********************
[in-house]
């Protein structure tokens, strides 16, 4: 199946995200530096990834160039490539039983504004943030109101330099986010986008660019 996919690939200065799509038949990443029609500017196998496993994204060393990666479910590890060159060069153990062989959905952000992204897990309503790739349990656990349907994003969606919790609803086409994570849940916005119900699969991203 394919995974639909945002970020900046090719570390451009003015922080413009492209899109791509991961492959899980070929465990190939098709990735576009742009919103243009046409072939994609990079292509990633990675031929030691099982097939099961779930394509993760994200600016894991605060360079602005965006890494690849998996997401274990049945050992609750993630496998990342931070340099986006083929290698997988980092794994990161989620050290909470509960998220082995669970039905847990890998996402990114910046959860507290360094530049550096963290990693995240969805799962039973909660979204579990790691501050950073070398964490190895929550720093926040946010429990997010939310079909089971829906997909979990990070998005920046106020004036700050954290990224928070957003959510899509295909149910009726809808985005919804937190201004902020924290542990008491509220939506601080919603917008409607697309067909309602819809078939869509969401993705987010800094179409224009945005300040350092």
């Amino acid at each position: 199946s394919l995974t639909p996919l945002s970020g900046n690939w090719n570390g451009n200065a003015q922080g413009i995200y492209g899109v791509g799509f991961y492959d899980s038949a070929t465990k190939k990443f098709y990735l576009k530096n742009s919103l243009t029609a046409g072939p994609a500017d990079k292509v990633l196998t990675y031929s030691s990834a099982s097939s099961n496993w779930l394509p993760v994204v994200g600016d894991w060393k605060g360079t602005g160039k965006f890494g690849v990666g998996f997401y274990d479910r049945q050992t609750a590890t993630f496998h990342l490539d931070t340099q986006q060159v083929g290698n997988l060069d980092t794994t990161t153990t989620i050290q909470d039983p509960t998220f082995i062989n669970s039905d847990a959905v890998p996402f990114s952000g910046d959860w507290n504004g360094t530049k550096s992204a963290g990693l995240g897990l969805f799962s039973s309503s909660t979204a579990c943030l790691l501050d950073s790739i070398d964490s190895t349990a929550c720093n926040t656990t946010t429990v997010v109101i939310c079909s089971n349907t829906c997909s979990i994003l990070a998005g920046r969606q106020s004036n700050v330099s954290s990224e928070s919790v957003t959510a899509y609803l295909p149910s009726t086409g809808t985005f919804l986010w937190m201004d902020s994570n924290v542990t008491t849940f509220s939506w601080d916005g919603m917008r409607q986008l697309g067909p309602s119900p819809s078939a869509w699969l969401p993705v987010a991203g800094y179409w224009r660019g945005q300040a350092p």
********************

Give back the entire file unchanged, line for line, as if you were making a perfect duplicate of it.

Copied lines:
[in-house]
């Protein structure tokens, strides 16, 4: 199946995200530096990834160039490539039983504004943030109101330099986010986008660019 996919690939200065799509038949990443029609500017196998496993994204060393990666479910590890060159060069153990062989959905952000992204897990309503790739349990656990349907994003969606919790609803086409994570849940916005119900699969991203 394919995974639909945002970020900046090719570390451009003015922080413009492209899109791509991961492959899980070929465990190939098709990735576009742009919103243009046409072939994609990079292509990633990675031929030691099982097939099961779930394509993760994200600016894991605060360079602005965006890494690849998996997401274990049945050992609750993630496998990342931070340099986006083929290698997988980092794994990161989620050290909470509960998220082995669970039905847990890998996402990114910046959860507290360094530049550096963290990693995240969805799962039973909660979204579990790691501050950073070398964490190895929550720093926040946010429990997010939310079909089971829906997909979990990070998005920046106020004036700050954290990224928070957003959510899509295909149910009726809808985005919804937190201004902020924290542990008491509220939506601080919603917008409607697309067909309602819809078939869509969401993705987010800094179409224009945005300040350092």
């Amino acid at each position: 199946s394919l995974t639909p996919l945002s970020g900046n690939w090719n570390g451009n200065a003015q922080g413009i995200y492209g899109v791509g799509f991961y492959d899980s038949a070929t465990k190939k990443f098709y990735l576009k530096n742009s919103l243009t029609a046409g072939p994609a500017d990079k292509v990633l196998t990675y031929s030691s990834a099982s097939s099961n496993w779930l394509p993760v994204v994200g600016d894991w060393k605060g360079t602005g160039k965006f890494g690849v990666g998996f997401y274990d479910r049945q050992t609750a590890t993630f496998h990342l490539d931070t340099q986006q060159v083929g290698n997988l060069d980092t794994t990161t153990t989620i050290q909470d039983p509960t998220f082995i062989n669970s039905d847990a959905v890998p996402f990114s952000g910046d959860w507290n504004g360094t530049k550096s992204a963290g990693l995240g897990l969805f799962s039973s309503s909660t979204a579990c943030l790691l501050d950073s790739i070398d964490s190895t349990a929550c720093n926040t656990t946010t429990v997010v109101i939310c079909s089971n349907t829906c997909s979990i994003l990070a998005g920046r969606q106020s004036n700050v330099s954290s990224e928070s919790v957003t959510a899509y609803l295909p149910s009726t086409g809808t985005f919804l986010w937190m201004d902020s994570n924290v542990t008491t849940f509220s939506w601080d916005g919603m917008r409607q986008l697309g067909p309602s119900p819809s078939a869509w699969l969401p993705v987010a991203g800094y179409w224009r660019g945005q300040a350092p």